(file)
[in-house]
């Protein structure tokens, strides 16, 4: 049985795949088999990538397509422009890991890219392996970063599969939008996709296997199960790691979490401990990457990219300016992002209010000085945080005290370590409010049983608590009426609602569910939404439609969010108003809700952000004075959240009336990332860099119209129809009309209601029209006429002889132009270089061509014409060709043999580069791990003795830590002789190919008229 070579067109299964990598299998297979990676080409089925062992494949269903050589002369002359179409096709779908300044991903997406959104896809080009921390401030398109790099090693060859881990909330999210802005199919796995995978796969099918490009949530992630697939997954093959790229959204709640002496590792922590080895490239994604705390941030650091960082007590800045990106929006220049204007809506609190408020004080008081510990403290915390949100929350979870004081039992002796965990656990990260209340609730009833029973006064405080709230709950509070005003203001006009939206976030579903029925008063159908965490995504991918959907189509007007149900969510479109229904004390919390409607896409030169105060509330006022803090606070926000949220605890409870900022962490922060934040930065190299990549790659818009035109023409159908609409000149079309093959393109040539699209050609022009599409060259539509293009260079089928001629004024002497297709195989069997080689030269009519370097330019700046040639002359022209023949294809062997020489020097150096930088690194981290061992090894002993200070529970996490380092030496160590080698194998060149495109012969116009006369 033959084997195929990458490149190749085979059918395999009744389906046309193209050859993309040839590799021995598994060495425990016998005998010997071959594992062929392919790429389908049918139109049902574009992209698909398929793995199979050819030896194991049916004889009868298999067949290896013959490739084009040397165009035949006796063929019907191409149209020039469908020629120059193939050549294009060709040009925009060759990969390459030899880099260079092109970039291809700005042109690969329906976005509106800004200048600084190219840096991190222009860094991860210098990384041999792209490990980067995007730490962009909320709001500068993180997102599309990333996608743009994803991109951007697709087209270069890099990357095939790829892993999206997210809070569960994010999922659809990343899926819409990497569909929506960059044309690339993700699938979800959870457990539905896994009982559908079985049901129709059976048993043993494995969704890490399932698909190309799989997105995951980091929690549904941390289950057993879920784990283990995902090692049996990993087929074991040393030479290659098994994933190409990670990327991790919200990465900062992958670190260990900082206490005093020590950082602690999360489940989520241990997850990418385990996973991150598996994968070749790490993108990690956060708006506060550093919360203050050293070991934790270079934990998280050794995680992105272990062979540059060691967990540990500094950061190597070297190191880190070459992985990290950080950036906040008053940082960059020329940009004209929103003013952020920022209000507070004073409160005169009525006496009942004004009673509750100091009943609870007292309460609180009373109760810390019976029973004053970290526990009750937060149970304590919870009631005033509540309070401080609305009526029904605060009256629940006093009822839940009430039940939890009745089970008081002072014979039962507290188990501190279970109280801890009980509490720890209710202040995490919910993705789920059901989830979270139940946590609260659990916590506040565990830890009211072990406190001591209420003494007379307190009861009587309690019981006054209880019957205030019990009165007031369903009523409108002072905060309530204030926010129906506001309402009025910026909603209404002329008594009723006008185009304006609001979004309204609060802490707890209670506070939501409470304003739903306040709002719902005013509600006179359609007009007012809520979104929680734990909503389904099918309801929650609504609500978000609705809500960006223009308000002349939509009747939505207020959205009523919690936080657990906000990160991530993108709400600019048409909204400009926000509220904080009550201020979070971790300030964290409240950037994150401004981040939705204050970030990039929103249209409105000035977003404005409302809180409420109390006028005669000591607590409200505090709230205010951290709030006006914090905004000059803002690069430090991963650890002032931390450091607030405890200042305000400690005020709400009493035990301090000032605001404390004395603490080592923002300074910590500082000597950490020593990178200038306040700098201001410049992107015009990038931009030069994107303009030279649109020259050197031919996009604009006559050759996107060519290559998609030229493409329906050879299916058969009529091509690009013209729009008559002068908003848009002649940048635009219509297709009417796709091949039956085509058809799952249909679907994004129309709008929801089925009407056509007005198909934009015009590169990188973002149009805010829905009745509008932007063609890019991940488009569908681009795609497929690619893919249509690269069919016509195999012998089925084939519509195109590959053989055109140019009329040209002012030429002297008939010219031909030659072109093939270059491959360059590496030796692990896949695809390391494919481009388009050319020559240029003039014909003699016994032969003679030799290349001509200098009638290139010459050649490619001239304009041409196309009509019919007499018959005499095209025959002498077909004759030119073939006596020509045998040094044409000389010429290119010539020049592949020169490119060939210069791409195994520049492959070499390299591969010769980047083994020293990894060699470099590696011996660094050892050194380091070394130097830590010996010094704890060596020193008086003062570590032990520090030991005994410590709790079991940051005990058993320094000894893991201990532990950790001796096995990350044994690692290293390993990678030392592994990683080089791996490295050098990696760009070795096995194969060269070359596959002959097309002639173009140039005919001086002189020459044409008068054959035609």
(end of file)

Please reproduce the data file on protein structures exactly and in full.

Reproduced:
[in-house]
């Protein structure tokens, strides 16, 4: 049985795949088999990538397509422009890991890219392996970063599969939008996709296997199960790691979490401990990457990219300016992002209010000085945080005290370590409010049983608590009426609602569910939404439609969010108003809700952000004075959240009336990332860099119209129809009309209601029209006429002889132009270089061509014409060709043999580069791990003795830590002789190919008229 070579067109299964990598299998297979990676080409089925062992494949269903050589002369002359179409096709779908300044991903997406959104896809080009921390401030398109790099090693060859881990909330999210802005199919796995995978796969099918490009949530992630697939997954093959790229959204709640002496590792922590080895490239994604705390941030650091960082007590800045990106929006220049204007809506609190408020004080008081510990403290915390949100929350979870004081039992002796965990656990990260209340609730009833029973006064405080709230709950509070005003203001006009939206976030579903029925008063159908965490995504991918959907189509007007149900969510479109229904004390919390409607896409030169105060509330006022803090606070926000949220605890409870900022962490922060934040930065190299990549790659818009035109023409159908609409000149079309093959393109040539699209050609022009599409060259539509293009260079089928001629004024002497297709195989069997080689030269009519370097330019700046040639002359022209023949294809062997020489020097150096930088690194981290061992090894002993200070529970996490380092030496160590080698194998060149495109012969116009006369 033959084997195929990458490149190749085979059918395999009744389906046309193209050859993309040839590799021995598994060495425990016998005998010997071959594992062929392919790429389908049918139109049902574009992209698909398929793995199979050819030896194991049916004889009868298999067949290896013959490739084009040397165009035949006796063929019907191409149209020039469908020629120059193939050549294009060709040009925009060759990969390459030899880099260079092109970039291809700005042109690969329906976005509106800004200048600084190219840096991190222009860094991860210098990384041999792209490990980067995007730490962009909320709001500068993180997102599309990333996608743009994803991109951007697709087209270069890099990357095939790829892993999206997210809070569960994010999922659809990343899926819409990497569909929506960059044309690339993700699938979800959870457990539905896994009982559908079985049901129709059976048993043993494995969704890490399932698909190309799989997105995951980091929690549904941390289950057993879920784990283990995902090692049996990993087929074991040393030479290659098994994933190409990670990327991790919200990465900062992958670190260990900082206490005093020590950082602690999360489940989520241990997850990418385990996973991150598996994968070749790490993108990690956060708006506060550093919360203050050293070991934790270079934990998280050794995680992105272990062979540059060691967990540990500094950061190597070297190191880190070459992985990290950080950036906040008053940082960059020329940009004209929103003013952020920022209000507070004073409160005169009525006496009942004004009673509750100091009943609870007292309460609180009373109760810390019976029973004053970290526990009750937060149970304590919870009631005033509540309070401080609305009526029904605060009256629940006093009822839940009430039940939890009745089970008081002072014979039962507290188990501190279970109280801890009980509490720890209710202040995490919910993705789920059901989830979270139940946590609260659990916590506040565990830890009211072990406190001591209420003494007379307190009861009587309690019981006054209880019957205030019990009165007031369903009523409108002072905060309530204030926010129906506001309402009025910026909603209404002329008594009723006008185009304006609001979004309204609060802490707890209670506070939501409470304003739903306040709002719902005013509600006179359609007009007012809520979104929680734990909503389904099918309801929650609504609500978000609705809500960006223009308000002349939509009747939505207020959205009523919690936080657990906000990160991530993108709400600019048409909204400009926000509220904080009550201020979070971790300030964290409240950037994150401004981040939705204050970030990039929103249209409105000035977003404005409302809180409420109390006028005669000591607590409200505090709230205010951290709030006006914090905004000059803002690069430090991963650890002032931390450091607030405890200042305000400690005020709400009493035990301090000032605001404390004395603490080592923002300074910590500082000597950490020593990178200038306040700098201001410049992107015009990038931009030069994107303009030279649109020259050197031919996009604009006559050759996107060519290559998609030229493409329906050879299916058969009529091509690009013209729009008559002068908003848009002649940048635009219509297709009417796709091949039956085509058809799952249909679907994004129309709008929801089925009407056509007005198909934009015009590169990188973002149009805010829905009745509008932007063609890019991940488009569908681009795609497929690619893919249509690269069919016509195999012998089925084939519509195109590959053989055109140019009329040209002012030429002297008939010219031909030659072109093939270059491959360059590496030796692990896949695809390391494919481009388009050319020559240029003039014909003699016994032969003679030799290349001509200098009638290139010459050649490619001239304009041409196309009509019919007499018959005499095209025959002498077909004759030119073939006596020509045998040094044409000389010429290119010539020049592949020169490119060939210069791409195994520049492959070499390299591969010769980047083994020293990894060699470099590696011996660094050892050194380091070394130097830590010996010094704890060596020193008086003062570590032990520090030991005994410590709790079991940051005990058993320094000894893991201990532990950790001796096995990350044994690692290293390993990678030392592994990683080089791996490295050098990696760009070795096995194969060269070359596959002959097309002639173009140039005919001086002189020459044409008068054959035609």